“Having ideas is not as important as developing them. And one of the things that I’ve experienced is ideas need air and they need time….[T]he great ideas…start as a small idea and then the art is letting them live, and continue to develop them and get them into a big idea.”
—Former Ogilvy chair Shelly Lazarus on NPR’s Morning Edition
[I find as I think about finding and creating ideas—great ideas—that sometimes very simple elements or ways of framing this process bubble to the surface. I'll try and post them when I can, so that you can get a glimpse of how it's going for me and perhaps see a new approach to something that has been difficult in the past.]
Creatives, artists, writers, entrepreneurs, marketers. We are not the ones who typically have problems coming up with great ideas. We have trouble with time management and how to possibly bring all of our ideas to life.
Say it with me: “I need more time!”
When we fret about time, I think we’re setting up our expectations to crash. I think we’re possibly hurrying along all our ideas too quickly, forcing them to become something sooner than they are ready, watching to see what bursts out, hoping it will be epic, stressed out because we need to be able to USE our great ideas yesterday already.
I think we need to give ideas the time they demand. I think we need to give our small little ideas (future great ideas) the air they must have to become something bigger and better later.
I don’t think we get to control this process. I don’t think we can allow others to attempt to control this process.
I think there are three factors desperately needed to get great ideas:
1. A ritual for recording all ideas.
Use your journal, Julia Cameron’s acclaimed “morning pages,” index cards, a blank notebook, iPhone recorder app, white board, mind mapping software, Pinterest (I recommend!), clippings file, tickler file (31 folders where you store your ideas), or a pile of treasures—a feather, a rock, an unusual-colored leaf.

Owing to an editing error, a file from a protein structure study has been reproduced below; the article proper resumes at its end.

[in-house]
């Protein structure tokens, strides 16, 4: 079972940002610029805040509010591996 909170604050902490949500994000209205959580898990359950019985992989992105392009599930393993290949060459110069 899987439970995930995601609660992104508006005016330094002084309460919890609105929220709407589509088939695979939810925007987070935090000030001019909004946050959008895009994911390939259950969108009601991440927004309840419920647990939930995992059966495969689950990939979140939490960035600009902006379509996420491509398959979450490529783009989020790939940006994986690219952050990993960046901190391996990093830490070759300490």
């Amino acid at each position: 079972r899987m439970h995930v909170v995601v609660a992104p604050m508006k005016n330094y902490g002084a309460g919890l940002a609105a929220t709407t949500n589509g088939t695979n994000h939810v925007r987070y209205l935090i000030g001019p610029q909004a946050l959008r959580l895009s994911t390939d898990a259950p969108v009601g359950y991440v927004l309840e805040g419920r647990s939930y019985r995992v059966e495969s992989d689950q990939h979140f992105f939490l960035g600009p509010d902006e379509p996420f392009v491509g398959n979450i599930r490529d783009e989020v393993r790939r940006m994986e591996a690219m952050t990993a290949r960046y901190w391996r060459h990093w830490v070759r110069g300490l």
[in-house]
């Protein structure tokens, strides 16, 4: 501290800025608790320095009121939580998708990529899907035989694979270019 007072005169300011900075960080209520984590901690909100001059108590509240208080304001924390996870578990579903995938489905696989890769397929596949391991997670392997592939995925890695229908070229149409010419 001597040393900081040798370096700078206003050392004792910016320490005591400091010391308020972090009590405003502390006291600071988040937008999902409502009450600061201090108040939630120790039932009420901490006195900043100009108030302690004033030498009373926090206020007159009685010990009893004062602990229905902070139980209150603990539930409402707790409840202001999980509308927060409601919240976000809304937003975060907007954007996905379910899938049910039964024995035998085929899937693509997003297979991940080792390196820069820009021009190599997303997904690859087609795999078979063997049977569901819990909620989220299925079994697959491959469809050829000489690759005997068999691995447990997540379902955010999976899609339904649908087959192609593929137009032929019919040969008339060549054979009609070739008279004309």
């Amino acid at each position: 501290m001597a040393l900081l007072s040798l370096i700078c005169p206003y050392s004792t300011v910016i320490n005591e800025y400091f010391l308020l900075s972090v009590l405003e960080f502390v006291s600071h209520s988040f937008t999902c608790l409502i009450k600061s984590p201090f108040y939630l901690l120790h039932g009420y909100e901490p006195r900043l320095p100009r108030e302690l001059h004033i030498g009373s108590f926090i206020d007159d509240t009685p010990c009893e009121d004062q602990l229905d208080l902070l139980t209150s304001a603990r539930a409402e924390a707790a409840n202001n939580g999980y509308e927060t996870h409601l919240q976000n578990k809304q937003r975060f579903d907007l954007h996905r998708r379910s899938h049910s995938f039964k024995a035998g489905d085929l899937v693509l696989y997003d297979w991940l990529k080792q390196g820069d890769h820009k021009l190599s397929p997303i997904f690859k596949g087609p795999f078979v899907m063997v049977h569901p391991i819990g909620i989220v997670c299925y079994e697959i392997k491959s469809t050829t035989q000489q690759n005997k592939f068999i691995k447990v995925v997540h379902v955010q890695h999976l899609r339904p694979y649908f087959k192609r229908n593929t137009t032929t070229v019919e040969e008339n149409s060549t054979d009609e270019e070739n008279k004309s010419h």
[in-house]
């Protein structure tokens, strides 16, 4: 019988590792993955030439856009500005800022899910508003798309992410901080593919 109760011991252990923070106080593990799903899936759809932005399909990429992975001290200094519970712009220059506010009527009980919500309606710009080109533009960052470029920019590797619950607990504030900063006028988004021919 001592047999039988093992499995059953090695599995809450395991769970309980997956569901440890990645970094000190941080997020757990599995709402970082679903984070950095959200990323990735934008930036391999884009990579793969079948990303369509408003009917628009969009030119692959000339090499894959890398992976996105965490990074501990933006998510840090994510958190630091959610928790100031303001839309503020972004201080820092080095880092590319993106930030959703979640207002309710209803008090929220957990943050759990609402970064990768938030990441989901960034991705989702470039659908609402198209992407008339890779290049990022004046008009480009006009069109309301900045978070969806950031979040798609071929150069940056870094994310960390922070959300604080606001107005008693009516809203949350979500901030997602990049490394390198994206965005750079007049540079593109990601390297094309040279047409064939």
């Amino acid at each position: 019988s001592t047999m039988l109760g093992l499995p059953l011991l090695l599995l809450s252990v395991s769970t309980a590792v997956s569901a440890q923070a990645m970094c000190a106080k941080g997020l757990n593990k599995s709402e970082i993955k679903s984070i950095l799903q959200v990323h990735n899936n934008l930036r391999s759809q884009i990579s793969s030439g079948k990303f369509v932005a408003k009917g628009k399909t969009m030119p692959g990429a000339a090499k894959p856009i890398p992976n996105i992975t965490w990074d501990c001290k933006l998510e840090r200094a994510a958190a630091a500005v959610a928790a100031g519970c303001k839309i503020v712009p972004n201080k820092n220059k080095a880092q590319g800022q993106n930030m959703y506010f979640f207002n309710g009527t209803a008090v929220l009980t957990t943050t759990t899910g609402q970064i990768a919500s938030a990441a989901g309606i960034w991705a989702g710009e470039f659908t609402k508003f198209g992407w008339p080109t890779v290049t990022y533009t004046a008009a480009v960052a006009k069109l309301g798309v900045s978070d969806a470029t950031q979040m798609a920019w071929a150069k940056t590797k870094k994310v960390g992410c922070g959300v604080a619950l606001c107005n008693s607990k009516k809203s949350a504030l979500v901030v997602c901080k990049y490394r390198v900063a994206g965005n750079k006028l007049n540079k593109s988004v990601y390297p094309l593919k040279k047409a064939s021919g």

Try a lot of different options. But create a storage system so you can go back and find those great idea brainstorms later.
2. A process for letting those future great ideas “take the air,” if you catch my drift.
Don’t leave all of your “idea gatherings” stuffed into a file drawer (this is what you can use that tickler file or Pinterest for!) or buried in a pile of notes. Air them out. Bring them to the light. Put your future great ideas from a few months ago into a different room so you’re in a different frame of mind as you sort through them.
I tend to read my pile of monthly magazines on the floor, with a pair of scissors handy, and my file box at the ready. (I still pull images that inspire me, even in the age of Pinterest!) I find that sitting on the floor takes me back to high school when I would pour over teen fashion magazines for inspiration (not that I successfully executed much of that inspiration, ahem!). It makes me feel less rigid, more open to receiving inspiration.
3. Try to find connections in your fledgling ideas by trusting that they will appear.
Not abstract ideas, but obvious, upside down, or backward connections between two very different ideas. And then sit and think about those connections for a time until more connections (this is when the abstract stuff begins to show up!) are made. Discard as necessary. This is when the big mood boards are helpful. This is when you find yourself sketching out past the present into five-year plans. This is when your brain neurons begin to fire rapidly until there are explosions of color and insight and you begin to think all of this is possible and that your little idea is actually going to become a truly great idea. Until you doubt and come crashing back down. (Don’t worry; we all do that.)
Above all, you have to believe the connections will come and that they will pay off. Not in that hocus pocus way of “I must be quiet enough to hear” but more about how you feel as the possible ideas flood and float through. How do these connections make you feel? What did those explosions of color and insight do to your awareness of all the possibilities? And, just as important, what were you feeling when all the self-doubt showed up?
Getting great ideas is a ritual. It’s a process. Sometimes those early ideas are developed enough to be the great idea you need. Sometimes you’ll have to continue to work.
I think a revolution requires breakthrough, a tossing off of the status quo, a daring to find a connection you haven’t found before, a resilience to push past your feelings of self-doubt and to go forward anyway.